• William Brangham:

    Yes, this is a trial that will begin in D.C., another federal district court.

    And these potentially have even graver consequences for Mr. Manafort if he was found guilty. These are charges of money laundering, witness tampering, failure to disclose that he was acting as a foreign agent as part of his work as a Ukrainian political consultant.

    The potential charges against him there could be in the range of 15 to 20 years if he were found guilty. So that is facing him. He can certainly appeal today's conviction. A lot of uncertainty for Mr. Manafort.

  • Judy Woodruff:

    So we can't — Jessica Roth, we can't know what's on the — in the mind of Robert Mueller this evening as these verdicts have come down in the Manafort case.

    But if you are Robert Mueller, and you are trying to get to the bottom of what happened, do you think you are any closer as a result of these — of the Manafort jury verdicts?

  • Jessica Roth:

    I don't know that you're any closer in terms of what we have learned as a consequence of this trial. I think it's a vindication for the special counsel and his team to have obtained these verdicts, even if it wasn't on all of the charges.

    It means that the jury credited the testimony of the witnesses that they called and the other evidence of extensive fraud engaged in by Mr. Manafort. And that's important in and of itself. These were significant crimes.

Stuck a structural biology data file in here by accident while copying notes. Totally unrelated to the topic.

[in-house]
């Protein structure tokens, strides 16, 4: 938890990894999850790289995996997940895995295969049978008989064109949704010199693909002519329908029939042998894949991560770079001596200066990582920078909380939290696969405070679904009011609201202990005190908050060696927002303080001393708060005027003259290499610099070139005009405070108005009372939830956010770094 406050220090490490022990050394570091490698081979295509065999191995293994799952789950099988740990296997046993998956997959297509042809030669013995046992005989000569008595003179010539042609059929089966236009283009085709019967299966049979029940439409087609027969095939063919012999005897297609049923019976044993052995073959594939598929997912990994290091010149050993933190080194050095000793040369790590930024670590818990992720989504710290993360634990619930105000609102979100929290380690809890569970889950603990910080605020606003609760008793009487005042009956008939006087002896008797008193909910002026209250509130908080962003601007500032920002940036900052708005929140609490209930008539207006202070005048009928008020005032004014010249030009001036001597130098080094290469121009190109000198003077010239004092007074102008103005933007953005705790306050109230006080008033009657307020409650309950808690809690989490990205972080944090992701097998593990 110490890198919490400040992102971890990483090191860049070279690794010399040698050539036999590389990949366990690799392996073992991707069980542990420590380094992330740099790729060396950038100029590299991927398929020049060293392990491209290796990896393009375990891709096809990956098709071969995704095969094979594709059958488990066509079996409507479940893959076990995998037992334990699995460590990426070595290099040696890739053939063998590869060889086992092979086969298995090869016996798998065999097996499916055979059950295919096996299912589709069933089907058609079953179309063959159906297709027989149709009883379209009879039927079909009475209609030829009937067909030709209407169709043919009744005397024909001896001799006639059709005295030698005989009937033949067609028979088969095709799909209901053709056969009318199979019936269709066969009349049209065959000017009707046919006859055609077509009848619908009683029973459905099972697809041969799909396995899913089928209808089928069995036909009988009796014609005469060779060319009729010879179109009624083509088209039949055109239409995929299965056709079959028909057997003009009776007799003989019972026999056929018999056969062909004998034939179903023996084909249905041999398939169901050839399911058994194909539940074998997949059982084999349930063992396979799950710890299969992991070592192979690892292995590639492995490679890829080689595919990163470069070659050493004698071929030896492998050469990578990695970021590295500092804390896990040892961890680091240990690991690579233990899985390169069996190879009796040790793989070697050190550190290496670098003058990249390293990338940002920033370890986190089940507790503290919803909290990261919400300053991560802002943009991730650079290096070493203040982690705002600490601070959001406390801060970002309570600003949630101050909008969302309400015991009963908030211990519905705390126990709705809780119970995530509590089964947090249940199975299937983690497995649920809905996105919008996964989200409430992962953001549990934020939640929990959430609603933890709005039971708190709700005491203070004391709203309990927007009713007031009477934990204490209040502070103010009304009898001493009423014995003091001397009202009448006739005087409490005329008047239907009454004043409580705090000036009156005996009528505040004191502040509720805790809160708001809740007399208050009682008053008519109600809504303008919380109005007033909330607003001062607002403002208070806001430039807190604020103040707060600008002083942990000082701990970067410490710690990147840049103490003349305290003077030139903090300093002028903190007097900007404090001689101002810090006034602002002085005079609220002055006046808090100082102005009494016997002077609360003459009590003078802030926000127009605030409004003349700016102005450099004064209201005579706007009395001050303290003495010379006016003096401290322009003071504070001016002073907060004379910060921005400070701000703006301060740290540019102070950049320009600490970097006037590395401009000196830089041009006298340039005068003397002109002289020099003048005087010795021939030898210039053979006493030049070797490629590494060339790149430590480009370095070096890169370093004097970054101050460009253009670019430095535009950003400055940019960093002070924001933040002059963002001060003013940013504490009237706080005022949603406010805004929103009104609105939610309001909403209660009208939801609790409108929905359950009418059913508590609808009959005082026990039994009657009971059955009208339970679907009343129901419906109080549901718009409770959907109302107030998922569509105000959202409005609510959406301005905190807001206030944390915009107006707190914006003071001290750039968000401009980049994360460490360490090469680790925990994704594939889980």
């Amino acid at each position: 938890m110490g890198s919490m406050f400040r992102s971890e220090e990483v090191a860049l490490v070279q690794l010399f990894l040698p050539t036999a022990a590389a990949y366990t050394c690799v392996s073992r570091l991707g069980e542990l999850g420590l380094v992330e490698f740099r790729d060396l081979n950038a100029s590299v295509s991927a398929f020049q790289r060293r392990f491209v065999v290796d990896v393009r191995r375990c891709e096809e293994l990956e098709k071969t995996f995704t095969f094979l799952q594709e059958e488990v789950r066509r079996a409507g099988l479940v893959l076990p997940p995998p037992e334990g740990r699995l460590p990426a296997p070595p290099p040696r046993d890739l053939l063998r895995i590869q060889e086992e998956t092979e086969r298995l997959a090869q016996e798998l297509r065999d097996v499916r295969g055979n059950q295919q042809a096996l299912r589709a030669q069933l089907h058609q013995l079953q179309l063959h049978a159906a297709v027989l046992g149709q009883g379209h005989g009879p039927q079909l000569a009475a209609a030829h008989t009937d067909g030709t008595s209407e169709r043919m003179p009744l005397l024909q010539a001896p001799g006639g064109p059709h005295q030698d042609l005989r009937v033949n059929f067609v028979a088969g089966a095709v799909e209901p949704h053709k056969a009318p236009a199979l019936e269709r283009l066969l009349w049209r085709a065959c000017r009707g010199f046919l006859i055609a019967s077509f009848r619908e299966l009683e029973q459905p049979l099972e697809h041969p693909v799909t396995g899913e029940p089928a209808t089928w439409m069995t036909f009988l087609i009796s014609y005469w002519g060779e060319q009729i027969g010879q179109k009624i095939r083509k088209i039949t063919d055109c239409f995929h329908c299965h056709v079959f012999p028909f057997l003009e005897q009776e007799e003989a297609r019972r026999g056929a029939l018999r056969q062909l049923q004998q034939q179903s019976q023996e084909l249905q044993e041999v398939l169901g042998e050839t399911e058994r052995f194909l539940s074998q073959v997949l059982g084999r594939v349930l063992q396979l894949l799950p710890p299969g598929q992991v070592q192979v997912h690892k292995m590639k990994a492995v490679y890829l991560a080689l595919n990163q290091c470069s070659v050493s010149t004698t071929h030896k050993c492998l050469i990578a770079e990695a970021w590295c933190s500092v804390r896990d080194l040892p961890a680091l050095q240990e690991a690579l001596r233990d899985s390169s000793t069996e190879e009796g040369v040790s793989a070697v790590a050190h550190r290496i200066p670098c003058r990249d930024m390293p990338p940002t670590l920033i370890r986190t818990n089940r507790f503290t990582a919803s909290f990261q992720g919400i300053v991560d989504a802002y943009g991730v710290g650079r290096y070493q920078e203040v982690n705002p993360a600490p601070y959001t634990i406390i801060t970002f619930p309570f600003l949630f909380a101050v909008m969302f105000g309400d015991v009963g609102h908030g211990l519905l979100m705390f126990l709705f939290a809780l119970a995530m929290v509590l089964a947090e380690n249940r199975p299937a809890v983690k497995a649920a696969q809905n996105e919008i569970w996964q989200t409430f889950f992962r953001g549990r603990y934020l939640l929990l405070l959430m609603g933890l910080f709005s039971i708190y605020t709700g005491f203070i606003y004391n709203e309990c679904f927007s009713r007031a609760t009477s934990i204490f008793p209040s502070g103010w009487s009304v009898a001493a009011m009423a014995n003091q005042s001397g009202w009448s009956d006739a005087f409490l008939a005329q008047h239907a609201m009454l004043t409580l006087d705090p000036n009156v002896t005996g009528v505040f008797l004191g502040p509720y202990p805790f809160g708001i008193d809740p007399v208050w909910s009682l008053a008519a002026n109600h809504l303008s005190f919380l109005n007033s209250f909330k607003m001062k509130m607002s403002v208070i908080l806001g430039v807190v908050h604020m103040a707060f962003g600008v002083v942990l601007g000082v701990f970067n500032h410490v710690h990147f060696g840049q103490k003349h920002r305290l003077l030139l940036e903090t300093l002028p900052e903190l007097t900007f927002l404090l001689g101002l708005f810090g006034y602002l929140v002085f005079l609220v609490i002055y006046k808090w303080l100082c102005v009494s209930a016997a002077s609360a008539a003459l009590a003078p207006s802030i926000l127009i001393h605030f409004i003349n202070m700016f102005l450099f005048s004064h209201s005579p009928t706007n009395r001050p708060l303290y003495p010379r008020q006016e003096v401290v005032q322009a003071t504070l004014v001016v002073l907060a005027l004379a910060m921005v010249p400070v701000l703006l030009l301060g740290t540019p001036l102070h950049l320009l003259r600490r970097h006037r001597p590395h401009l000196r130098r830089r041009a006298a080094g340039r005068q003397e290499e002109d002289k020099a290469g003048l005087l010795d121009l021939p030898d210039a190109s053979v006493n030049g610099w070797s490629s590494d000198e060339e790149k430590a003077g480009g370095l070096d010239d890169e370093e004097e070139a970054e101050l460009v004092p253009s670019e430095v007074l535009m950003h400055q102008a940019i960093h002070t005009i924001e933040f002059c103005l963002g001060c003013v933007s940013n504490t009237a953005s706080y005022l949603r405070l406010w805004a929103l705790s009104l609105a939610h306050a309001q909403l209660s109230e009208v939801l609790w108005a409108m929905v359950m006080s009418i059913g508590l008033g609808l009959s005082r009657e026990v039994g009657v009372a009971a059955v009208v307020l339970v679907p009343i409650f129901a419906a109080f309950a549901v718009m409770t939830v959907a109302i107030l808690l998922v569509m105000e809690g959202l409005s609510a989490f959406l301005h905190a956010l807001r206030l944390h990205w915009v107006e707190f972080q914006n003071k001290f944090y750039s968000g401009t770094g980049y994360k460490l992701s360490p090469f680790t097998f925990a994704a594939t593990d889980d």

Whether it has the consequence of bringing Mr. Manafort to the table is another question. Certainly, the special counsel's hand is stronger tonight than he would — it would have been had there been no guilty verdicts in this case.

    But, also, as Mr. Brangham said, we don't know if Mr. Manafort has information about Mr. Trump that would be helpful to — President Trump — to Mr. Mueller. So there are a lot of open questions.

    But, certainly, I think that the Mueller team is — must feel vindicated this evening.

  • Judy Woodruff:

    A lot of open questions, but we did get some answers today.

    Former federal prosecutor Jessica Roth, now a professor at Yeshiva University, and William Brangham, who's been covering the Manafort trial, thank you both.

  • William Brangham:

    You're welcome.

  • Jessica Roth:

    Thank you.